Project Quad Core

 Anyone who reads my sites knows that I'm a sucker for dropping too much cash on computer kit. However, only people who know me well are aware that I have incredibly bad luck with hardware. Stuff just goes wrong more often than it should.

So when I was planning the latest upgrade, my good friend Spksh offered to take time out from documenting New Zealand's descent into 4GW mayhem and to build the system for me. He's one of those people who loves playing with hardware, and he's damn good at it.

With him building the rig, my hardware curse was bound to be foiled! I ordered the required parts and began to eagerly anticipate how much this system would scream:

1 x Intel Core 2 Quad Q6600 CPU, 2.4GHz, 1066MHz FSB, Socket 775, 32/64-Bit, Kentsfield Core

2 x Corsair XMS2, TWIN2X2048-6400C4, 2x1GB, DDR2-800, PC2-6400, CL4, DIMM, EPP

1 x Asus P5N32-E SLI Motherboard, Socket 775, 1333MHz FSB, 4xDIMM DDR2, 2xPCIe-16, 2xPCI, 1xPCIe-1, 8xUS

Which would be joining a couple of items I'd previously purchased:

Asus EN8800GTS Video Card, GeForce 8800 GTS, 320MB, DDR3, PCIe-16, TV out, DVI, HDTV, SLI ready

Western Digital Raptor WD1500ADFD Hard Disk Drive, 150GB, 10000rpm, 16384KB Cache, SATA-1

Zalman CNPS9700 NT CPU Cooler

Powered by an Enermax 535watt PSU, housed in a Lian Li PCV1100 case. It was going to be a pretty impressive system.

However, after assembling all of the kit, we powered on the system to find that the curse had struck again. The system powered on, and the motherboard had a green light, however no POST screen was displayed, and no beeps were emitted. The POST is supposed to be the catchall in terms of badly configured hardware, and as terrifying as BEEP BEEP BEEP can be, I've recently learned that a lack of these beeps when nothing is working can be even worse.

In the spirt of being techheads, we commenced troubleshooting. We had spare parts on hand. We were prepared. How prepared? Well here's a list of what we tried (although I may have left out a couple of things due to simply losing track of the combinations, but hey, you can forgive me):

  • Placed the video card in each of the 3 PCI-E slots
  • Placed a completely different video card in each slot
  • Tried multiple different RAM configurations
  • Removed ALL the RAM
  • Reseated and checked all connections
  • Tried completely different sticks of RAM
  • Tried a completely different CPU (a basic Pentium 4 LGA 775 chip)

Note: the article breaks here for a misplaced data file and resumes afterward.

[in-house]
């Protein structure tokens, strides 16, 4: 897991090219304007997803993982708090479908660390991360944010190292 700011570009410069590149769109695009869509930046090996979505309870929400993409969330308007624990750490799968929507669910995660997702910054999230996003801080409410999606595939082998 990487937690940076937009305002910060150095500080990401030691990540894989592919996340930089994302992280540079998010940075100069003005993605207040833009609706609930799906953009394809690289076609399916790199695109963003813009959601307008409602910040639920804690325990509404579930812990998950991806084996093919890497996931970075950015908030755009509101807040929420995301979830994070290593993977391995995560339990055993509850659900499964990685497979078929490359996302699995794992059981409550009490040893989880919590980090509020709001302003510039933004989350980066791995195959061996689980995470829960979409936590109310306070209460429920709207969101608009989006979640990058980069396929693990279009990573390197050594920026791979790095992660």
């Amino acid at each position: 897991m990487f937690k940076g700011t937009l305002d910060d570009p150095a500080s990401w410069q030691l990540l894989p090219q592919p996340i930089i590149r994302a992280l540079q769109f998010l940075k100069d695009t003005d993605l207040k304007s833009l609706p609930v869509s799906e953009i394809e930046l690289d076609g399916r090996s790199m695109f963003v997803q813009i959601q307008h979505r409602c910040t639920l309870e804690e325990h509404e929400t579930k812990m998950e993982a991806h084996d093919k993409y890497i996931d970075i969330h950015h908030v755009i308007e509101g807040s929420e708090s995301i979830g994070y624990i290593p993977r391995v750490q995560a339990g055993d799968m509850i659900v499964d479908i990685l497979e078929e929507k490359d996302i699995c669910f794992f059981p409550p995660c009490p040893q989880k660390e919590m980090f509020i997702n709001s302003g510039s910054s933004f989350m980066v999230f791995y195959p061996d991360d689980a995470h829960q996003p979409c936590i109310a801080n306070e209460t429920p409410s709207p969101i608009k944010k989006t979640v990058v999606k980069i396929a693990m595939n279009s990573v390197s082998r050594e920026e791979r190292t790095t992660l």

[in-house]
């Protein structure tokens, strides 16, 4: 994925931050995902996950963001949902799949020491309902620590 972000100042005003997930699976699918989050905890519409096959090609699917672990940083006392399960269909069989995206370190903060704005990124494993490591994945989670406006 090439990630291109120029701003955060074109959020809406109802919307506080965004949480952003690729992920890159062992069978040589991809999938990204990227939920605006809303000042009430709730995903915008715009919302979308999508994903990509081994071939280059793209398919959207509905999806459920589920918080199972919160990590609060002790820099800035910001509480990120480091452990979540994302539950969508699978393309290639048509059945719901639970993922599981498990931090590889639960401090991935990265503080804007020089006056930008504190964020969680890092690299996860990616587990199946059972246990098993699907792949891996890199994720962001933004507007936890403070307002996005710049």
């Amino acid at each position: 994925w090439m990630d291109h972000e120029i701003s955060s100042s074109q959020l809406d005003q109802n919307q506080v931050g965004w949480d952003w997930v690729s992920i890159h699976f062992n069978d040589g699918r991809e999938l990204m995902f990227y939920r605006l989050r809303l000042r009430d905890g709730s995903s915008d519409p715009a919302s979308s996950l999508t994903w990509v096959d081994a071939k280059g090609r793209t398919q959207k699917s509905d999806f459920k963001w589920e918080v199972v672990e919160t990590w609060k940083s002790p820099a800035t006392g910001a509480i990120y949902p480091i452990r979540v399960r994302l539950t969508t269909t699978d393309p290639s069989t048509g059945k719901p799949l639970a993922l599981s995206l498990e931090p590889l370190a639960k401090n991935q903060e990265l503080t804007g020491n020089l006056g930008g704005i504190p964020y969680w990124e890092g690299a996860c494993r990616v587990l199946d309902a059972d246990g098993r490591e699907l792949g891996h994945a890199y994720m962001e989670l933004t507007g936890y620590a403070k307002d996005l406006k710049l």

• Tried 2 different PSUs
  • Reset the BIOS using the dip switches on the motherboard
  • Reset the BIOS by removing the CMOS battery

At the end of all this, we can conclude that either the motherboard is DoA, or that I've managed to surround myself with a sea of dead or incompatible components. I'll take option one thanks, and with the amount of troubleshooting variants that we tried I'd like to think that option one is more likely than anything else.

Doing some searching for "P5N32-E SLI no POST" was pretty scary. It yielded far too many hits than I'd have liked. This motherboard was marked as "Quad Core Ready", and we already knew that it might require a certain BIOS level before it would accept that chip happily, however that revision was released 6 months ago, and we had an old LGA 775 P4 chip on hand just in case we needed that to upgrade the BIOS. I found a great hardware review site which had users review the board - the reviews were either "0/5 this board sucks" or "5/5 awesome board A++++++++" which lead me to believe there may be quality control issues ahoy in the land of ASUS.

The motherboard is all packed up, and now it's just a matter of seeing how the good folks at Ascent deal with returns. Ascent have been great to deal with so far. Their website is one of the best for buying tech gear, their staff are incredibly friendly, and their delivery times are insanely quick.  Given the complexity of a motherboard, it sort of makes sense that if anything is going to go wrong it'll be there.

For the time being Project Quad Core gets marked as a failure. I look around my office, and it's filled with hardware and hardware packaging. It's almost an impressive display of carnage, although I'd rather it resulted in an impressive display in computing speed.

Hopefully that will change by the end of the week.

Posted on Sunday, October 28, 2007 9:10 PM | Me

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  • # re: Project Quad Core
    Commented on 10/30/2007 12:18 AM

    Hey dude,

    I've used a Abit IP35 Pro. Works great. Has a cool feature that shows a two letters showing the boot progress and the status of the motherboard. (On the motherboard).

    I've used it already where it showed a USB error on boot. No beeping, just a number to look up to see the errors. Un plugged usb devices and error went away. Very cool.

    Works great on my Quad core :)

  • # re: Project Quad Core
    Commented on 10/30/2007 6:53 AM

    I've never really been a fan of Abit stuff - was that your first choice for any reason?

    This motherboard should have status displays too, but they don't work because it's screwed :)

    Apparently a forward replacement should be winging it's way to me soon.. not soon enough as far as I'm concerned, but oh well!

  • # re: Project Quad Core
    Commented on 10/31/2007 10:17 AM

    Not tried Abit before, usually ASUS. I figured that the overclocking guys know more about equipment than me so just left them to it.

    It's worked great and I love the glowing blue lights :)

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